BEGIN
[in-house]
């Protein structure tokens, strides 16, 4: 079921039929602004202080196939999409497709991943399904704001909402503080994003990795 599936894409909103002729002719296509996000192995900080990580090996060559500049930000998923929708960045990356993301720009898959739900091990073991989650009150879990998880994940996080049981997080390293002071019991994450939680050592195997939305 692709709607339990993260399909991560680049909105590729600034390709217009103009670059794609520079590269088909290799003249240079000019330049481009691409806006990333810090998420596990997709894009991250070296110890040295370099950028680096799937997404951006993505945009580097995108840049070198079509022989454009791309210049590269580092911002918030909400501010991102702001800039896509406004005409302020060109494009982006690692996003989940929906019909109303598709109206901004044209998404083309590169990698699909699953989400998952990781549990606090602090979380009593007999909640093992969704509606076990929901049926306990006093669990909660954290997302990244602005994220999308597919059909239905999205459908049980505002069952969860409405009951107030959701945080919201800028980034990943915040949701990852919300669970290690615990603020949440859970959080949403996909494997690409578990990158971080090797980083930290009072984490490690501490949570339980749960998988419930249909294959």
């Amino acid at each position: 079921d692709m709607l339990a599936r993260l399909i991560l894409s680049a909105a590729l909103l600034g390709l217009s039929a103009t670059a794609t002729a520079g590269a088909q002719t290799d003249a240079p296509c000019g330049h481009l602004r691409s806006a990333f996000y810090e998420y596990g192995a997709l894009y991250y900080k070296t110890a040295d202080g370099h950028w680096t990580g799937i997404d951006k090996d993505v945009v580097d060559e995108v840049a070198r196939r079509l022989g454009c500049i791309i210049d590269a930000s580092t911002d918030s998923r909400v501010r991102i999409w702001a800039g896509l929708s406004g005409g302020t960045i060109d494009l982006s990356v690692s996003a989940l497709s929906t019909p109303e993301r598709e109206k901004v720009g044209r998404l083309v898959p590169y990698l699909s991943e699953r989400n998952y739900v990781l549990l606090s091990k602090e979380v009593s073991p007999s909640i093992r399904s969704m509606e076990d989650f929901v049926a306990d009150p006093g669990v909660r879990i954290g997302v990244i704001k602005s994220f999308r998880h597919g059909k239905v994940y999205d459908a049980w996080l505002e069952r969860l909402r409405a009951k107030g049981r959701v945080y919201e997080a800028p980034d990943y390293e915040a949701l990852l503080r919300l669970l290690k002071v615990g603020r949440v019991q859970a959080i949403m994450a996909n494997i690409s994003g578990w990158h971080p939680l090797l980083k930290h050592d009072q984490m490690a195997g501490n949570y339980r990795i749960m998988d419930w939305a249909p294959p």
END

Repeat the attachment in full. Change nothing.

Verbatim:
[in-house]
């Protein structure tokens, strides 16, 4: 079921039929602004202080196939999409497709991943399904704001909402503080994003990795 599936894409909103002729002719296509996000192995900080990580090996060559500049930000998923929708960045990356993301720009898959739900091990073991989650009150879990998880994940996080049981997080390293002071019991994450939680050592195997939305 692709709607339990993260399909991560680049909105590729600034390709217009103009670059794609520079590269088909290799003249240079000019330049481009691409806006990333810090998420596990997709894009991250070296110890040295370099950028680096799937997404951006993505945009580097995108840049070198079509022989454009791309210049590269580092911002918030909400501010991102702001800039896509406004005409302020060109494009982006690692996003989940929906019909109303598709109206901004044209998404083309590169990698699909699953989400998952990781549990606090602090979380009593007999909640093992969704509606076990929901049926306990006093669990909660954290997302990244602005994220999308597919059909239905999205459908049980505002069952969860409405009951107030959701945080919201800028980034990943915040949701990852919300669970290690615990603020949440859970959080949403996909494997690409578990990158971080090797980083930290009072984490490690501490949570339980749960998988419930249909294959």
């Amino acid at each position: 079921d692709m709607l339990a599936r993260l399909i991560l894409s680049a909105a590729l909103l600034g390709l217009s039929a103009t670059a794609t002729a520079g590269a088909q002719t290799d003249a240079p296509c000019g330049h481009l602004r691409s806006a990333f996000y810090e998420y596990g192995a997709l894009y991250y900080k070296t110890a040295d202080g370099h950028w680096t990580g799937i997404d951006k090996d993505v945009v580097d060559e995108v840049a070198r196939r079509l022989g454009c500049i791309i210049d590269a930000s580092t911002d918030s998923r909400v501010r991102i999409w702001a800039g896509l929708s406004g005409g302020t960045i060109d494009l982006s990356v690692s996003a989940l497709s929906t019909p109303e993301r598709e109206k901004v720009g044209r998404l083309v898959p590169y990698l699909s991943e699953r989400n998952y739900v990781l549990l606090s091990k602090e979380v009593s073991p007999s909640i093992r399904s969704m509606e076990d989650f929901v049926a306990d009150p006093g669990v909660r879990i954290g997302v990244i704001k602005s994220f999308r998880h597919g059909k239905v994940y999205d459908a049980w996080l505002e069952r969860l909402r409405a009951k107030g049981r959701v945080y919201e997080a800028p980034d990943y390293e915040a949701l990852l503080r919300l669970l290690k002071v615990g603020r949440v019991q859970a959080i949403m994450a996909n494997i690409s994003g578990w990158h971080p939680l090797l980083k930290h050592d009072q984490m490690a195997g501490n949570y339980r990795i749960m998988d419930w939305a249909p294959p």